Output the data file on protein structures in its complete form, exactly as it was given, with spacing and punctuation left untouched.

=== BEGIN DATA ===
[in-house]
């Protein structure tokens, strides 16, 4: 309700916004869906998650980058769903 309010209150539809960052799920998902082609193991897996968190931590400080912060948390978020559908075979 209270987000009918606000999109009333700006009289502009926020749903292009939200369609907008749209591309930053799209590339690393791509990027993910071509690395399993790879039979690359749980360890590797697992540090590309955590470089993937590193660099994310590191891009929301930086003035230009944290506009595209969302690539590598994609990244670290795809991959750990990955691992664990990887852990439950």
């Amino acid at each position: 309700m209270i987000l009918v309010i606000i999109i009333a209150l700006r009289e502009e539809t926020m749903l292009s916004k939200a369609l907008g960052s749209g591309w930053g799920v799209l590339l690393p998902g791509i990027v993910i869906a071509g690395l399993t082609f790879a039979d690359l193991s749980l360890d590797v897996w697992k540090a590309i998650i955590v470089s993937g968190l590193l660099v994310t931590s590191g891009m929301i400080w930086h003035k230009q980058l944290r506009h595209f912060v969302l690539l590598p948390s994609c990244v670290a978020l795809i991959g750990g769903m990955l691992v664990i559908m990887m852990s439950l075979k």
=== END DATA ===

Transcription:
[in-house]
């Protein structure tokens, strides 16, 4: 309700916004869906998650980058769903 309010209150539809960052799920998902082609193991897996968190931590400080912060948390978020559908075979 209270987000009918606000999109009333700006009289502009926020749903292009939200369609907008749209591309930053799209590339690393791509990027993910071509690395399993790879039979690359749980360890590797697992540090590309955590470089993937590193660099994310590191891009929301930086003035230009944290506009595209969302690539590598994609990244670290795809991959750990990955691992664990990887852990439950």
């Amino acid at each position: 309700m209270i987000l009918v309010i606000i999109i009333a209150l700006r009289e502009e539809t926020m749903l292009s916004k939200a369609l907008g960052s749209g591309w930053g799920v799209l590339l690393p998902g791509i990027v993910i869906a071509g690395l399993t082609f790879a039979d690359l193991s749980l360890d590797v897996w697992k540090a590309i998650i955590v470089s993937g968190l590193l660099v994310t931590s590191g891009m929301i400080w930086h003035k230009q980058l944290r506009h595209f912060v969302l690539l590598p948390s994609c990244v670290a978020l795809i991959g750990g769903m990955l691992v664990i559908m990887m852990s439950l075979k």